Ross Douthat has urged conservatives to listen to feminist outrage with an ear toward identifying a common enemy–a flippantly aggressive male culture that is both disrespectful toward women and evades responsibility in places like college and Silicon Valley. I myself have been similarly keen to promote some common purpose between conservative Christianity and feminism regarding the common enemy of sexuality in media–a dismaying cultural trend that has spread to epidemic proportions in recent decades. I think, whatever one thinks of the garden variety feminist these days, that feminists would make for strong allies in that noble struggle.
But then Twittersplosions like the recent #yesallwomen and the countervailing #notallmen cause reasoned conversation to wander into barren places where invective is the order of the day and old obstacles to friendship are again disclosed, and so must be dealt with if we are to return to the greener pastures of cooperation.
I want to reveal one such obstacle, even if I have no idea how to get around it. It seems to me that the underlying assumptions of modern feminism are, for the most part, shaped by a dominant trend in social theory that has seeped into the humanities. This thesis says that maleness and femaleness are entirely culturally generated abstractions with no essential content that ought to be respected. Therefore all beliefs, practices, and positive statements that are meant to either describe or prescribe right relationship between men and women are illusory and oppressive, not first because they are defined by men, but because they are definitional at all. I’ve been chastised before for assuming that Christianity and feminism are always at odds, but inasmuch as feminists are informed by modern gender theory I think they must be, because Christianity no less than most other religions is in the business of determining ends–that is an individual’s created nature and purpose as a creature and the deepest meanings of all creation, not least maleness and femaleness.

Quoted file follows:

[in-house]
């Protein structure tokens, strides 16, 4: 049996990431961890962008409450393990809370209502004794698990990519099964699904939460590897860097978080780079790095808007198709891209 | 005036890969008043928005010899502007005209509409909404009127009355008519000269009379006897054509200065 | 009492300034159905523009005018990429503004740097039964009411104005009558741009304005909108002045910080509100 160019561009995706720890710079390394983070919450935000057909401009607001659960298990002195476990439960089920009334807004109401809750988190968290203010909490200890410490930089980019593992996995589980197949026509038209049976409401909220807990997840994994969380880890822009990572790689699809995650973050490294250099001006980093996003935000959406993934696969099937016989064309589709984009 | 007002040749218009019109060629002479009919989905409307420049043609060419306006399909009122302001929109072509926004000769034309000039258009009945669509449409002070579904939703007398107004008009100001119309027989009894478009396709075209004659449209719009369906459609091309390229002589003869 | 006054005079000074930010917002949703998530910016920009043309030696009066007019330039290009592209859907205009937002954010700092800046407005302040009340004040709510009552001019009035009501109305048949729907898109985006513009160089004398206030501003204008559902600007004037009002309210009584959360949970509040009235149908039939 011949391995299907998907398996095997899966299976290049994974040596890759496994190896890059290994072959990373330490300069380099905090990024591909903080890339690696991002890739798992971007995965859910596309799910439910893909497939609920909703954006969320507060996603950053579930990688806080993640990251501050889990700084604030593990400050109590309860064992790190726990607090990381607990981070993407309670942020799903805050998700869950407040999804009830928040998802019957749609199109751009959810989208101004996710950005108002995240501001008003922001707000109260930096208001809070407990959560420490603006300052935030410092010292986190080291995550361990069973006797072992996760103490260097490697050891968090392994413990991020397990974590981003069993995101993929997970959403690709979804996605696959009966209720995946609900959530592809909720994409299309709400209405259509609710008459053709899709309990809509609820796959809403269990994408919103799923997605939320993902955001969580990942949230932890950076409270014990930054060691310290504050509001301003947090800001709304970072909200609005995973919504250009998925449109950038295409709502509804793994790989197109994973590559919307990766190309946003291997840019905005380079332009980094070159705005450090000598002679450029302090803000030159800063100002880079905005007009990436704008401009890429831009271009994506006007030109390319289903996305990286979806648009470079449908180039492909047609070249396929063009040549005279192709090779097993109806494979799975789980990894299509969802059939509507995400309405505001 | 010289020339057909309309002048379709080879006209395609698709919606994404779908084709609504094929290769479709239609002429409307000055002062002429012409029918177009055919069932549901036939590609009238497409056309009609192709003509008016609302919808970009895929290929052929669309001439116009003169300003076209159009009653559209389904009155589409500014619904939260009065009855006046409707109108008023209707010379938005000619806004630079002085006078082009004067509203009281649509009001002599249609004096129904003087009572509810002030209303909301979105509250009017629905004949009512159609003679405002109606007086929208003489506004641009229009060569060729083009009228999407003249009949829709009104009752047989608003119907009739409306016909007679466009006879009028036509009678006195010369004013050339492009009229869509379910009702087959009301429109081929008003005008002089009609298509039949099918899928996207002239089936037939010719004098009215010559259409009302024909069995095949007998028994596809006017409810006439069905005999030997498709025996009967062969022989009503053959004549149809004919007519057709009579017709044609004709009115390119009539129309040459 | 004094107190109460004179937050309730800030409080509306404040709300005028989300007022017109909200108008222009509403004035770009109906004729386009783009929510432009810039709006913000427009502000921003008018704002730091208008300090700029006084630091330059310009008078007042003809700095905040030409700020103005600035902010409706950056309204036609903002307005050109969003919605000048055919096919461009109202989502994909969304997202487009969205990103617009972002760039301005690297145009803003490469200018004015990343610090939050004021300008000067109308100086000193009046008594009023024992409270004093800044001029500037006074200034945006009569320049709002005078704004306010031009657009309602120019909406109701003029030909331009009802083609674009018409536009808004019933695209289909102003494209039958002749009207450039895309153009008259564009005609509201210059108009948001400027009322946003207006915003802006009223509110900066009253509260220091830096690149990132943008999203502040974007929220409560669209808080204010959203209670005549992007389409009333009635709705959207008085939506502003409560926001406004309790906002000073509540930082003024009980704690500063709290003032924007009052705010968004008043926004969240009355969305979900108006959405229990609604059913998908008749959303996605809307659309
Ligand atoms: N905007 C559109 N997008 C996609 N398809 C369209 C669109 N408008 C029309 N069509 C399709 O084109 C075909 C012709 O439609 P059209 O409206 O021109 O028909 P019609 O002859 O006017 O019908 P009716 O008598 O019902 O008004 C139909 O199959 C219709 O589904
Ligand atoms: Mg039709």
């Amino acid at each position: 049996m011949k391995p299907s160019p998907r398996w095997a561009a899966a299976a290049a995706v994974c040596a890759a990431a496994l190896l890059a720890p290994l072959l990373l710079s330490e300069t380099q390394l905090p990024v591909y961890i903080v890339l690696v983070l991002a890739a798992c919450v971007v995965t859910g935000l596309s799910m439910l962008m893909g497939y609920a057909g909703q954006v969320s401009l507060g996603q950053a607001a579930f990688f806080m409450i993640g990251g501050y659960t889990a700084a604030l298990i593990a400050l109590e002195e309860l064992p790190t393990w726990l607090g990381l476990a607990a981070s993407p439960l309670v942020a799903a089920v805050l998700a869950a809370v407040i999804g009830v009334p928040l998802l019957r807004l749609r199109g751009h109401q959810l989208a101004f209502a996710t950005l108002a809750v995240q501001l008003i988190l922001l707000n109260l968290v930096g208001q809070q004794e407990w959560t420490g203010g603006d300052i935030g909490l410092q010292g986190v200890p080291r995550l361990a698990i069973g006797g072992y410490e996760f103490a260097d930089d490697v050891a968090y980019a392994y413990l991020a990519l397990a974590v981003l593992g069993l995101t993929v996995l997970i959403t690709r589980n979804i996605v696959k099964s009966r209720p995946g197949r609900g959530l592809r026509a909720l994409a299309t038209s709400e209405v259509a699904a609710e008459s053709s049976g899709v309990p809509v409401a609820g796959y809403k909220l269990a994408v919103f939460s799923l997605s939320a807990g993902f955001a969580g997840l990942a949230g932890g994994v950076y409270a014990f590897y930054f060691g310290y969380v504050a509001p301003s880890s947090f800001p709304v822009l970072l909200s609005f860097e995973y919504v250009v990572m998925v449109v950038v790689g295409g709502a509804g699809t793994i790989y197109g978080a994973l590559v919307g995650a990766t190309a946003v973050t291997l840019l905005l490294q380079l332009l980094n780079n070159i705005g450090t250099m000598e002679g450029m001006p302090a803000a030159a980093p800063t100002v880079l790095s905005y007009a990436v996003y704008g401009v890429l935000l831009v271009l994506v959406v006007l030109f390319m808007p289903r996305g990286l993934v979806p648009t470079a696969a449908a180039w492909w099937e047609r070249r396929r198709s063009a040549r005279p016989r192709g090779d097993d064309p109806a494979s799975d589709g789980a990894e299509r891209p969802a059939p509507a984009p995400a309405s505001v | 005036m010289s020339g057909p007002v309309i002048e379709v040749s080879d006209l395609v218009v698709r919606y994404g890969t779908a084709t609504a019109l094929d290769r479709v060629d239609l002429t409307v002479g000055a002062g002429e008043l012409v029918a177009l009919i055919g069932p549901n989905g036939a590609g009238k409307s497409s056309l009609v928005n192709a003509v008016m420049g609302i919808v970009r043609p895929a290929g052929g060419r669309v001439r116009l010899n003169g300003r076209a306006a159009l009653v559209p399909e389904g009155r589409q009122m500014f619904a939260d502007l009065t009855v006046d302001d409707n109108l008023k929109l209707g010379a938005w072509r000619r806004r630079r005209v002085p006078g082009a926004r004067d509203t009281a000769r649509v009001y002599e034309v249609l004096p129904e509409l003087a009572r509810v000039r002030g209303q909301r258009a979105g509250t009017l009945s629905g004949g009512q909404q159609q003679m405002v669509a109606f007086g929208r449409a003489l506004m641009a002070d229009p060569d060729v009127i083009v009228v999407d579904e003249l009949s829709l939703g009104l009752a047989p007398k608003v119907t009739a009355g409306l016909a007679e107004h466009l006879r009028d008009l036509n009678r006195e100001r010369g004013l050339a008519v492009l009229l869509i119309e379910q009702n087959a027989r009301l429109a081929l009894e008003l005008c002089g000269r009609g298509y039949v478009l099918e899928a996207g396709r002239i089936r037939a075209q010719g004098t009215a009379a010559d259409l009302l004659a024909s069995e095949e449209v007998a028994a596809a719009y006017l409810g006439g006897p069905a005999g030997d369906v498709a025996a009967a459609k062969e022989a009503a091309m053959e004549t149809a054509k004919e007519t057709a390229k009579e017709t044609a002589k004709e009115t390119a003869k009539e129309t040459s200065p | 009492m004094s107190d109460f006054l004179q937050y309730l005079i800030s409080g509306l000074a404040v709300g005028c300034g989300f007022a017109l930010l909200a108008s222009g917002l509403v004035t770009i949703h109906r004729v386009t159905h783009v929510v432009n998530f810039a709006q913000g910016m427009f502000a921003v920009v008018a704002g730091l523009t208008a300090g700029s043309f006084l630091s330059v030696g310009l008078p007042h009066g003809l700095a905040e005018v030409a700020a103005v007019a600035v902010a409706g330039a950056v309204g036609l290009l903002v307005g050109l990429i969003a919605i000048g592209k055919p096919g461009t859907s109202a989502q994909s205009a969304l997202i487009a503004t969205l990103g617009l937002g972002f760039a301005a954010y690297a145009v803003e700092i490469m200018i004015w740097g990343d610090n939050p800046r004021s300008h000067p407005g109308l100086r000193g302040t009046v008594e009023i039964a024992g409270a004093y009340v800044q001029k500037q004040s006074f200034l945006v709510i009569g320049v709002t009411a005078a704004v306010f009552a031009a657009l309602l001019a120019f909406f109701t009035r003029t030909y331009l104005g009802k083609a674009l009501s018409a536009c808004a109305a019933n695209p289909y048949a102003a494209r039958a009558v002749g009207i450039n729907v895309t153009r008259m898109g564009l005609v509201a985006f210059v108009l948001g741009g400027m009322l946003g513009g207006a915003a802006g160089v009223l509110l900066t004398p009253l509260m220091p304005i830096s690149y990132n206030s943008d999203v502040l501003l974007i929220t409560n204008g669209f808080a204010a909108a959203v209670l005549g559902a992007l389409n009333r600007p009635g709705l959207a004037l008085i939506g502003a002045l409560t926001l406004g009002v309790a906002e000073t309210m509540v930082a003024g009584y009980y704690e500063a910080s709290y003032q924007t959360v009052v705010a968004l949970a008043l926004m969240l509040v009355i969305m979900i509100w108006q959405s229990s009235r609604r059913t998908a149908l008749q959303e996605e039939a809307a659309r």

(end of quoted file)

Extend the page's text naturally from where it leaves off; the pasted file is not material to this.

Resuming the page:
It seems to me that this philosophical contention underlies the suspicion that churches and pastors have toward perfectly well-intentioned and needed conversations about “rape culture” and sexual violence. Believers detect, rightly, that most of the time “misogynist” is just another name for people who dare to hold some belief about what women (and men) are and ought to be. The feminist bar for Christian entry into the good side of the battle for female safety and personhood seems, in most places, to require a Rachel-Held Evans kind of departure from traditional Christian teaching on gender as well as any possibility that there could be any prescriptive Christian teaching on gender, and this is far too high a barrier of entry for the vast majority of churchgoers. It has become fashionable among Christians to lament the church’s unwillingness to join movements aimed at redressing social evils, but it should be noted that today, these movements tend to screen out many believers who desire to be part of the solution.